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Santorum: the new anti-Romney (for now)

Mitt RomneyElectionsRick SantorumRepublican PartyJoe BidenTea Party Movement

The latest anybody in what could be called the Anybody But Romney Campaign is former Pennsylvania Sen. Rick Santorum. However, his low-turnout victories in Colorado, Minnesota and Missouri say more about the Republican coolness to the Massachusetts moderate yearning to be seen as conservative than about the latest anybody.

The alibi that Mitt Romney didn't campaign much in the three states, and that neither his campaign nor that of his "independent" super PAC threw much money into them, isn't very convincing from strategists who previously boasted about their superior organization and political ground game.

To Mr. Santorum's advantage, he has escaped most of the negative crossfire and the obscene amount of attack advertising between Mr. Romney and fading former House Speaker Newt Gingrich. And he has been able to argue that he is more the true conservative than either of them.

But the advantage of being out of the line of fire is bound to dwindle now that he is perceived as the next anybody-but-Romney. Considering Mr. Santorum's record of a dozen years in the Senate and four in the House before that, both Mr. Romney and Mr. Gingrich will have ample ammunition with which to target him in the weeks ahead.

Mr. Santorum was well known in Congress as a doctrinaire hothead, flashes of which have been seen in this year's debates. It remains to be seen how he handles the heat in the kitchen of greater prominence he will enjoy. That spotlight has not served either Mr. Romney or Mr. Gingrich very well to date.

In the current phase of the GOP competition, ideological purity figures to help Mr. Santorum with the party's base, especially its many tea party advocates. It is not likely to boost him among independents in a general election, but his campaign can't afford to worry about that consideration right now. Others in the party, however, may want to think about it as they gauge his chances against President Barack Obama in the fall.

As for Mr. Romney, his shift into cruise control after his strong victories in Florida and Nevada may have been a bit premature. His brief visible pivot from Gingrich-bashing back to Obama-slashing, looking ahead to the general election, may have to be put back on hold for a while.

As a result of these essentially minor Santorum successes in backwater contests, the news media will continue its narrative of Mr. Romney as a candidate of wealth and insensitivity toward the plight of the poor. With it, the questions will go on about the sources and methods of his wealth acquisition, and why he can't seem to connect with more voters.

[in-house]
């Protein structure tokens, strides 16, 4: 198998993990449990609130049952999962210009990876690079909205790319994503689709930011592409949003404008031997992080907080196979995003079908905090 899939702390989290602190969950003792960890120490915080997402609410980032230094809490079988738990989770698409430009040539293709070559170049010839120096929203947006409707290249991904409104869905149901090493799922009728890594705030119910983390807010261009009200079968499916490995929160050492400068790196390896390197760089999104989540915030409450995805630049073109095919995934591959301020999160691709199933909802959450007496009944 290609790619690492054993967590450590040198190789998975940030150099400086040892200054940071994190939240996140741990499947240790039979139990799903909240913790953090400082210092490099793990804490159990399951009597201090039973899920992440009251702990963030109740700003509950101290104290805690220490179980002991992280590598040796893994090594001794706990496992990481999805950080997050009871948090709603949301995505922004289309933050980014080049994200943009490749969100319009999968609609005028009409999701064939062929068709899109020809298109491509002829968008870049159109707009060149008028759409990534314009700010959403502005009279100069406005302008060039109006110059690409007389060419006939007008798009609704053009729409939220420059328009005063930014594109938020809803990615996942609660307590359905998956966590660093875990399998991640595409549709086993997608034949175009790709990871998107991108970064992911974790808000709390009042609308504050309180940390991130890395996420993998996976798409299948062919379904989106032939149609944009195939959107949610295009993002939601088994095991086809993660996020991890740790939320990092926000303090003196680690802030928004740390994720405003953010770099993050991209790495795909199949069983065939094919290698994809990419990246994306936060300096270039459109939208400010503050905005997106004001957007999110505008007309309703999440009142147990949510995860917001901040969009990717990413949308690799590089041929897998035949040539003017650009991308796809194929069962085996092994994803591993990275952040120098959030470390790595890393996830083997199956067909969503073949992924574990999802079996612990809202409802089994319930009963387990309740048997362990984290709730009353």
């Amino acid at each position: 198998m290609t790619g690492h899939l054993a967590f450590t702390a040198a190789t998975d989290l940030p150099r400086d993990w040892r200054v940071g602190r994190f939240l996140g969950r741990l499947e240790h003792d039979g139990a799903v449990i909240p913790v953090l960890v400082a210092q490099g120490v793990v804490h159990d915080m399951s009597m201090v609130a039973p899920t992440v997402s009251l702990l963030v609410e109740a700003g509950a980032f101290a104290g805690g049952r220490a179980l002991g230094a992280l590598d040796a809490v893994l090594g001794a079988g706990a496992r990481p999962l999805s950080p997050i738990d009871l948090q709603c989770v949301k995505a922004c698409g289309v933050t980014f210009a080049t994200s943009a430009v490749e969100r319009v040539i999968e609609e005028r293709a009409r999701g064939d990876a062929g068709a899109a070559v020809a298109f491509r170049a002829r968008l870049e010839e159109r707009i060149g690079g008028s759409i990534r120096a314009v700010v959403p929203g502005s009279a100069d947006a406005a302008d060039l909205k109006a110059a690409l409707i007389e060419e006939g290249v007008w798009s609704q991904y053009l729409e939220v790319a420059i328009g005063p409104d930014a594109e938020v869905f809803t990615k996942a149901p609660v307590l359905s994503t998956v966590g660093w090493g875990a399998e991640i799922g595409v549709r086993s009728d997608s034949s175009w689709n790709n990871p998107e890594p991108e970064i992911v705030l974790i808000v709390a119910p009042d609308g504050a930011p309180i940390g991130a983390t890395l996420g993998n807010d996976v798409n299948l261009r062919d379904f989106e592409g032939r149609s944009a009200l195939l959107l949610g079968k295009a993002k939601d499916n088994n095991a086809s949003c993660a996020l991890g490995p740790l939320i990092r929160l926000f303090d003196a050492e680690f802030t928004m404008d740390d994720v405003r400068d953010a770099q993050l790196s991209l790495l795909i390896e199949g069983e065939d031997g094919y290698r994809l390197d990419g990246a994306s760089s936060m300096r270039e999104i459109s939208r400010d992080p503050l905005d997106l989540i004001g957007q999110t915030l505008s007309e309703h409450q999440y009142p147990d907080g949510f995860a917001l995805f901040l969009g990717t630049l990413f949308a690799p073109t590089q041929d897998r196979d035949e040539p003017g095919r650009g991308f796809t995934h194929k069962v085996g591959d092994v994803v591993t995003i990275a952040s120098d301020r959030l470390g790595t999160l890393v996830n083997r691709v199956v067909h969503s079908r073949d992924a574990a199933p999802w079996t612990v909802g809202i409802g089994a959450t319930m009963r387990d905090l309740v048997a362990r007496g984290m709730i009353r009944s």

At the same time, the Santorum blips may serve as another wake-up call to Mr. Romney, in the way his shellacking by Mr. Gingrich in the South Carolina primary aroused him and his megabucks allies to turn tiger in Florida. Mitt Romney in heat, however, was not a particularly appealing campaigner, cast against his Mr. Nice Guy type as he was.

Romney and Co. insisted all along that they expected and were prepared for a long slog to the nomination. But after having temporarily achieved a narrow escape in the Iowa caucuses and winning handily in the New Hampshire primary, they could hope to close the deal shortly thereafter.

Now, the scenario of Mr. Romney running the table with more money, more organization and an aura of greater electability against Mr. Obama seems not so inevitable anymore. It may yet prevail, but if it does, Mitt Romney will go into the fall campaign more tarnished than when he started.

An optimistic rationale among Republicans holds that Mr. Obama came out of his 2008 primary fight with Hillary Clinton a stronger candidate. However, that campaign was not nearly as negative and repulsive to voters as this one has been, and this one threatens to get worse the longer it goes on.

Each setback Mr. Romney suffers for being insufficiently conservative may thrill the true believers in the party. But every new demonstration of coolness toward him casts a shadow over the prospect of a broader, less conservative constituency putting him or any Republican in the White House next fall.

Jules Witcover's latest book is "Joe Biden: A Life of Trial and Redemption" (William Morrow). His email is juleswitcover@comcast.net.

Copyright © 2014, The Baltimore Sun
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